Corn Chowder on a cool late September evening

One of the most compelling attributes of New York City is its rich variety of restaurants. A stroll down any avenue or side street is like walking down the cookbook aisle of a bookstore.  You are sure to pass steakhouses, Italian cafes, Indian houses, French bistros, and just about anything else your palate desires.  Choosing can be quite exhausting. However, this last weekend I was in Manhattan and I knew exactly where I was going to sit down to explore a new experience in my culinary travels.

The Candle Café is often referred to as the best vegan restaurant in New York.  Whether it is or not, I honestly cannot confirm as this was only my second vegan restaurant in the city.  I can confirm it is a must stop for diners interested in the pleasures that can come from a menu limited to fruit, vegetable and grain.

Some of the farm-to-market entrees

Limited is not the right word as the menu explores the great bounty that can come from so many options the soil provides us and one is sure to be debating which dish to get instead of the typical struggle a non-meat eater has at most restaurants in this county – where there is a token dish for vegans, if there is even one.

That’s the beauty of a place like Candle Café. It demonstrates vegan cooking can excite even the most boorish gourmand.

It was a busy Saturday night, yet getting a table was still possible. Unfortunately, this demonstrated quite possibly the best vegan restaurant is still an oversight in Manhattan.  I was dining alone and sat at the bar near the front door. The bar is more juice bar than cocktails, yet the restaurant does feature many organic wines.

I opted for a smoothie, a bowl of corn chowder, and something called “Paradise Casserole.”  The menu also features a full page of seasonal items that was due to change next week as one customer informed me. She was eating a delicious looking marinated, sesame seed crusted tofu salad.

The corn chowder promptly arrived following my smoothie.  Since vegan uses no dairy, the chowder was more of a broth than creamy puree.  There were whole kernels of corn and diced carrots and celery.  The broth was full of flavor with a bit of thickness that did border the line of soup versus chowder.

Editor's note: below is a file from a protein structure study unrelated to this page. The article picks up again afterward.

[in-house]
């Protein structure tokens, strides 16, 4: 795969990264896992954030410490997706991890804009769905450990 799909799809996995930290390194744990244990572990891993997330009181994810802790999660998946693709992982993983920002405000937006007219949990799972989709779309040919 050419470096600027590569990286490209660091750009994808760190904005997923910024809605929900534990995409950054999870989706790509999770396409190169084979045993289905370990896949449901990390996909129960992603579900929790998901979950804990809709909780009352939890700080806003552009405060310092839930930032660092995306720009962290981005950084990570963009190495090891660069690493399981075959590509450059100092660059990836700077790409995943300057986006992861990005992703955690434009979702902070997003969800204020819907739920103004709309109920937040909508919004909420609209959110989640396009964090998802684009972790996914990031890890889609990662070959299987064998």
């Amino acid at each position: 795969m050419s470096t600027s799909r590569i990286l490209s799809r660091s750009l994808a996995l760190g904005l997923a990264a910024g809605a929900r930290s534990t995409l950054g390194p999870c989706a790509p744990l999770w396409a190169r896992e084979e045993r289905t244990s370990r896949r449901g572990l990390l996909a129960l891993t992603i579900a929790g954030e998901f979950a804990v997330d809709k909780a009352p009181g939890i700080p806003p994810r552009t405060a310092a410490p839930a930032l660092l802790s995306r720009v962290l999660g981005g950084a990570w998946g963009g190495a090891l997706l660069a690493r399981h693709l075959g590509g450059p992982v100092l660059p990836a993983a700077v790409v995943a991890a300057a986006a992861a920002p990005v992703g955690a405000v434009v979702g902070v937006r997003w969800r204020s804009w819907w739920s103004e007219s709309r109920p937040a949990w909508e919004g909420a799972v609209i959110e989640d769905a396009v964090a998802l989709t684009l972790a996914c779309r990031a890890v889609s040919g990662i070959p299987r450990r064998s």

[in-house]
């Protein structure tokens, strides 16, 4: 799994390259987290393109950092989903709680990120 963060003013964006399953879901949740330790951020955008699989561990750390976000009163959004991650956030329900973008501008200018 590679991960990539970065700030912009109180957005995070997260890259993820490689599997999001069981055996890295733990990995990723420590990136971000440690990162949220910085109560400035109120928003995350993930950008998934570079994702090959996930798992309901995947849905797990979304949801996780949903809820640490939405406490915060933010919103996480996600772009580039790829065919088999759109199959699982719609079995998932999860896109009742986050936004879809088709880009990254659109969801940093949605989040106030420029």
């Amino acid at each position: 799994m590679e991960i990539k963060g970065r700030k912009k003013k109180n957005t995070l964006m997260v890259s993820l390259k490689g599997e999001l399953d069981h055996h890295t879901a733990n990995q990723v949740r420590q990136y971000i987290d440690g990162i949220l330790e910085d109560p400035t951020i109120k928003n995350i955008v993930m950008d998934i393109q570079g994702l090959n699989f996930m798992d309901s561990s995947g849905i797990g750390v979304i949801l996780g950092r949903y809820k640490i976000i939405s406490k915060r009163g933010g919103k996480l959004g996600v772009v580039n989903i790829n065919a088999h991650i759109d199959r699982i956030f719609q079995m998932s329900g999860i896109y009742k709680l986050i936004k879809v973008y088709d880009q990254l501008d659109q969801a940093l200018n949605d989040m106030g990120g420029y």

Paradise Casserole lives up to its name

Soon after finishing my soup and it being cleared away, the Paradise Casserole arrived. It’s a layered dish compromising of sweet potato puree, black beans, and millet. The millet acted as the foundational integrity as the casserole lay on top a bed of sautéed kale. A small cup of warmed balsamic vinaigrette rested to the side, which a poured gently around the edges of the kale.

Casseroles have pretty much died a much deserved death since their over use in the 1970s, yet Candle Café makes an argument for the return of the casserole.  The layering adds to the experience where one bite can comprise of sweet potato and kale while other bites may include the sweet potato, black bean and millet.  The warmed vinaigrette added another level of interest. It all ended well as I mixed in some more dressing with the sautéed kale.

Candle Café was a pleasant departure from my normal stops in New York and its menu made me consider future dishes to prepare at home as we have transitioned to three to four days of vegetarian or vegan meals each week.

Sound proofing the Vitamix

I did leave one final takeaway. The juice bar has a Vitamix blender that was encased in Plexiglas to reduce the loud noise of the machine. Having the same blender at home and knowing the deafening sound it blares, perhaps a Plexiglas project is in my near future.


Candle Café
1307 Third Avenue
New York City, NY